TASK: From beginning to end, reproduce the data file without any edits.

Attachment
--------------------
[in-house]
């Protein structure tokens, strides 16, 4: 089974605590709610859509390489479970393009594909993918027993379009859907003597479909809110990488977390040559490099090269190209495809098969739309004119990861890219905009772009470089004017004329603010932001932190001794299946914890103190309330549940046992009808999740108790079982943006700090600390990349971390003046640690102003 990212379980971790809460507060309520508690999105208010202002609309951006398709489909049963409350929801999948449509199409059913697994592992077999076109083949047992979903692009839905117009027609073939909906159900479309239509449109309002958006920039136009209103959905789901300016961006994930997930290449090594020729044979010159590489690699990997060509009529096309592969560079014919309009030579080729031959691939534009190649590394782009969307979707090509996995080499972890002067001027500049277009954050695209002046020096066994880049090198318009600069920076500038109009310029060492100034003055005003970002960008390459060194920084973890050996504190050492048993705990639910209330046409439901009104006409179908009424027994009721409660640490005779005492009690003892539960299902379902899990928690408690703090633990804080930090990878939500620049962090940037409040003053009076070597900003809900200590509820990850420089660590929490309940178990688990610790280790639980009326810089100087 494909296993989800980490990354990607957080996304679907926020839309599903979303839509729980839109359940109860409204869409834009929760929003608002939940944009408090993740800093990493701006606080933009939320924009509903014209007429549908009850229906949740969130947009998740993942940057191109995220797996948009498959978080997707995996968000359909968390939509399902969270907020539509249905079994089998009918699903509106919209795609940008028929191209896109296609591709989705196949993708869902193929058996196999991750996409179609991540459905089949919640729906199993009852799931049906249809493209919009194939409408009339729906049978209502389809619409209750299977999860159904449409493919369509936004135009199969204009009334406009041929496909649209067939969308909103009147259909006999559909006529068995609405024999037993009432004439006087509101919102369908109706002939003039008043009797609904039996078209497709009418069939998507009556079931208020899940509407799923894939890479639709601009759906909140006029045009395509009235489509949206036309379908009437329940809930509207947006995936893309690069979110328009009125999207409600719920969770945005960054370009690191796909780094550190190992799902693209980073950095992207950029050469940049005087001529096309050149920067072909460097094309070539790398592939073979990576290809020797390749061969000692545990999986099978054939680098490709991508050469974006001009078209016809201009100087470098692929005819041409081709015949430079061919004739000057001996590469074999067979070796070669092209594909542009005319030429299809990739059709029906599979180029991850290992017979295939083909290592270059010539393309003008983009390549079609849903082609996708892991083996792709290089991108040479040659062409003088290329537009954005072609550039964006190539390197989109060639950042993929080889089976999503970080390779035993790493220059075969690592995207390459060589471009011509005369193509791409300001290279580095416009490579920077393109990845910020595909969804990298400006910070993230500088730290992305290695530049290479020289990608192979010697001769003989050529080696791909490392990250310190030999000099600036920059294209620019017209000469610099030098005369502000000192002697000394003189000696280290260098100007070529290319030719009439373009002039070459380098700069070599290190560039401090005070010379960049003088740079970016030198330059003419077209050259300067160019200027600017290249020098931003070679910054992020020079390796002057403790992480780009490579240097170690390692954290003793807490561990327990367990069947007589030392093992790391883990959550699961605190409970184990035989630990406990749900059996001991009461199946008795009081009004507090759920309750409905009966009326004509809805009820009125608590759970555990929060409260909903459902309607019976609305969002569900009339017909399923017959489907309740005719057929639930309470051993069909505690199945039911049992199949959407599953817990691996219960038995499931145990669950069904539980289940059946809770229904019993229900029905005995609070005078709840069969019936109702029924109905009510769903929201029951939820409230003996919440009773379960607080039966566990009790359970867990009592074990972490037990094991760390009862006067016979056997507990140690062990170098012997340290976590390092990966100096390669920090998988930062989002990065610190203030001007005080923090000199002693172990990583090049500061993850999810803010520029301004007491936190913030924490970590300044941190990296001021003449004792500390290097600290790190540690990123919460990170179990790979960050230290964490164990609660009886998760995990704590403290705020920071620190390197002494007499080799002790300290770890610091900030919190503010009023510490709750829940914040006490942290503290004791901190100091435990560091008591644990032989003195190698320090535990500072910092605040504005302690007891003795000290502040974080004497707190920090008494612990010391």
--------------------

[in-house]
């Protein structure tokens, strides 16, 4: 089974605590709610859509390489479970393009594909993918027993379009859907003597479909809110990488977390040559490099090269190209495809098969739309004119990861890219905009772009470089004017004329603010932001932190001794299946914890103190309330549940046992009808999740108790079982943006700090600390990349971390003046640690102003 990212379980971790809460507060309520508690999105208010202002609309951006398709489909049963409350929801999948449509199409059913697994592992077999076109083949047992979903692009839905117009027609073939909906159900479309239509449109309002958006920039136009209103959905789901300016961006994930997930290449090594020729044979010159590489690699990997060509009529096309592969560079014919309009030579080729031959691939534009190649590394782009969307979707090509996995080499972890002067001027500049277009954050695209002046020096066994880049090198318009600069920076500038109009310029060492100034003055005003970002960008390459060194920084973890050996504190050492048993705990639910209330046409439901009104006409179908009424027994009721409660640490005779005492009690003892539960299902379902899990928690408690703090633990804080930090990878939500620049962090940037409040003053009076070597900003809900200590509820990850420089660590929490309940178990688990610790280790639980009326810089100087 494909296993989800980490990354990607957080996304679907926020839309599903979303839509729980839109359940109860409204869409834009929760929003608002939940944009408090993740800093990493701006606080933009939320924009509903014209007429549908009850229906949740969130947009998740993942940057191109995220797996948009498959978080997707995996968000359909968390939509399902969270907020539509249905079994089998009918699903509106919209795609940008028929191209896109296609591709989705196949993708869902193929058996196999991750996409179609991540459905089949919640729906199993009852799931049906249809493209919009194939409408009339729906049978209502389809619409209750299977999860159904449409493919369509936004135009199969204009009334406009041929496909649209067939969308909103009147259909006999559909006529068995609405024999037993009432004439006087509101919102369908109706002939003039008043009797609904039996078209497709009418069939998507009556079931208020899940509407799923894939890479639709601009759906909140006029045009395509009235489509949206036309379908009437329940809930509207947006995936893309690069979110328009009125999207409600719920969770945005960054370009690191796909780094550190190992799902693209980073950095992207950029050469940049005087001529096309050149920067072909460097094309070539790398592939073979990576290809020797390749061969000692545990999986099978054939680098490709991508050469974006001009078209016809201009100087470098692929005819041409081709015949430079061919004739000057001996590469074999067979070796070669092209594909542009005319030429299809990739059709029906599979180029991850290992017979295939083909290592270059010539393309003008983009390549079609849903082609996708892991083996792709290089991108040479040659062409003088290329537009954005072609550039964006190539390197989109060639950042993929080889089976999503970080390779035993790493220059075969690592995207390459060589471009011509005369193509791409300001290279580095416009490579920077393109990845910020595909969804990298400006910070993230500088730290992305290695530049290479020289990608192979010697001769003989050529080696791909490392990250310190030999000099600036920059294209620019017209000469610099030098005369502000000192002697000394003189000696280290260098100007070529290319030719009439373009002039070459380098700069070599290190560039401090005070010379960049003088740079970016030198330059003419077209050259300067160019200027600017290249020098931003070679910054992020020079390796002057403790992480780009490579240097170690390692954290003793807490561990327990367990069947007589030392093992790391883990959550699961605190409970184990035989630990406990749900059996001991009461199946008795009081009004507090759920309750409905009966009326004509809805009820009125608590759970555990929060409260909903459902309607019976609305969002569900009339017909399923017959489907309740005719057929639930309470051993069909505690199945039911049992199949959407599953817990691996219960038995499931145990669950069904539980289940059946809770229904019993229900029905005995609070005078709840069969019936109702029924109905009510769903929201029951939820409230003996919440009773379960607080039966566990009790359970867990009592074990972490037990094991760390009862006067016979056997507990140690062990170098012997340290976590390092990966100096390669920090998988930062989002990065610190203030001007005080923090000199002693172990990583090049500061993850999810803010520029301004007491936190913030924490970590300044941190990296001021003449004792500390290097600290790190540690990123919460990170179990790979960050230290964490164990609660009886998760995990704590403290705020920071620190390197002494007499080799002790300290770890610091900030919190503010009023510490709750829940914040006490942290503290004791901190100091435990560091008591644990032989003195190698320090535990500072910092605040504005302690007891003795000290502040974080004497707190920090008494612990010391």